(New York, 23 January 2014) – The United Nations humanitarian chief, Valerie Amos, has allocated some US$100 million from the UN Central Emergency Response Fund (CERF) to boost life-saving relief work in Syria and 11 other countries where humanitarian needs are high but financial support is low.
“Despite critical funding gaps, humanitarian workers remain committed to helping every vulnerable Syrian they can. This allocation from CERF will help ensure that they can continue their life-saving work,” said the Emergency Relief Coordinator. In less than four years, the number of people in need of humanitarian assistance in Syria has gone from one million to over 12 million. Millions more have fled to find refuge across the border.
Some $77.5 million of the first of two rounds of CERF funding in 2015 to support underfunded emergencies will go to countries affected by the Syria crisis. The highest single allocation will go to Syria ($30 million), and the remainder will go to humanitarian agencies in Egypt ($3.5 million), Iraq ($8 million), Jordan ($9 million), Lebanon ($18 million) and Turkey ($9 million).
Another $14 million will support aid operations in three countries in the Great Lakes Region in Africa, where the long running conflict in the Democratic Republic of the Congo (DRC) continues to have disastrous effects. Aid agencies in DRC ($9 million), neighbouring Burundi ($2.5 million) and Rwanda ($2.5 million) will receive funds to provide urgent assistance for people displaced by violence and the vulnerable communities that host them.
Additionally, humanitarian partners in Colombia ($3 million), the Democratic People’s Republic of Korea ($2 million) and Djibouti ($3 million) will receive support to sustain long-standing, but critically underfunded humanitarian operations, including the delivery of food and basic health services.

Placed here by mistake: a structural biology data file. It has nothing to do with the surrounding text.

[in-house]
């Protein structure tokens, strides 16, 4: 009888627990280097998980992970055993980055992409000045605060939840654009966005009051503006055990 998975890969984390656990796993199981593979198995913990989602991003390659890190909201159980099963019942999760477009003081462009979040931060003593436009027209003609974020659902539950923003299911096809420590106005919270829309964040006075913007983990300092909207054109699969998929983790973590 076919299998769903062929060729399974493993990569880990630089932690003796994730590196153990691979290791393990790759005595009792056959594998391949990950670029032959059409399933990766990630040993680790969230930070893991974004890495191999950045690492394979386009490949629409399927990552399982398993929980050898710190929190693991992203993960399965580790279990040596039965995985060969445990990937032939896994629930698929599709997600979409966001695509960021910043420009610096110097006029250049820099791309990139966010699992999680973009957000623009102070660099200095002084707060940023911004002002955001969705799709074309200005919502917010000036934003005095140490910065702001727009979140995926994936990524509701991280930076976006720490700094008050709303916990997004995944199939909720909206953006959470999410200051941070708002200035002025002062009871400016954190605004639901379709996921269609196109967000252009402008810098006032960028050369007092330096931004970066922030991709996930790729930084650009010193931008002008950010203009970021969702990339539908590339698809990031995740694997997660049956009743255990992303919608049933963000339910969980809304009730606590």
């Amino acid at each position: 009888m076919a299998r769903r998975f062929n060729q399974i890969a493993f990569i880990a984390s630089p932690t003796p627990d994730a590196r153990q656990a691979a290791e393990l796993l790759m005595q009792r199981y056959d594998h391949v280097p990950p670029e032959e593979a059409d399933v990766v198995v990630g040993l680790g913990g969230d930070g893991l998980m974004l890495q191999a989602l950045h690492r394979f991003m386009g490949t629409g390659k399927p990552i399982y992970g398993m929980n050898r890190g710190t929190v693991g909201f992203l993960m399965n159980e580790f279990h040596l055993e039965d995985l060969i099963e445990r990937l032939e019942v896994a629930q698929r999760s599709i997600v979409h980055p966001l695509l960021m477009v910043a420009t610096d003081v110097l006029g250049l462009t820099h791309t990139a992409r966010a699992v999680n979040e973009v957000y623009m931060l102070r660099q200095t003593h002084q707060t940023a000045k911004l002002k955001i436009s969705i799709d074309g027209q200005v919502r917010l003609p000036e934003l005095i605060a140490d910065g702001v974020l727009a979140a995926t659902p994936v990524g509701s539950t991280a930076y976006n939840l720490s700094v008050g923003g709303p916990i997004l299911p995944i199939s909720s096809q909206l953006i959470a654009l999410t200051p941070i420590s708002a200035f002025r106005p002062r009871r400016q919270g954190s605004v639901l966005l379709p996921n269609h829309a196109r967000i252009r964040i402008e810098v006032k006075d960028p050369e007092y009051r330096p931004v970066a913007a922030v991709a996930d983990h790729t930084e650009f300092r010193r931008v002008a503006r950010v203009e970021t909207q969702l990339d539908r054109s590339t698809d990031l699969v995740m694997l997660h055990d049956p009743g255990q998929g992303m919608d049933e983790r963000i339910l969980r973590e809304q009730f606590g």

“We thank our donors who have already pledged $418 million for CERF in 2015. This underfunded emergencies allocation of $100 million from that pool will help millions of people who are caught in crises where the scale of needs has outpaced contributions,” said Ms. Amos.
Grants from CERF’s underfunded-emergencies window provide a temporary lifeline for people caught in crises where current donor contributions fall short but needs are extreme and major assistance is required.
When CERF was established in 2006, global humanitarian appeals sought $6 billion. That amount has more than tripled to $19 billion. To help humanitarian partners keep pace, in both 2013 and 2014, the Fund allocated more than $175 million through its underfunded-emergencies window. CERF also provides rapid response funding for new or rapidly deteriorating emergencies and has allocated more than $3.7 billion for humanitarian agencies operating in 88 countries and territories since its inception
For further information, please contact:
Amanda Pitt, OCHA New York, +1 212 963 4129, +1 917 442 1810, firstname.lastname@example.org
Tomas de Mul, CERF secretariat, +1 917 367 6013, +1 917 250 8400, email@example.com
- UN Office for the Coordination of Humanitarian Affairs
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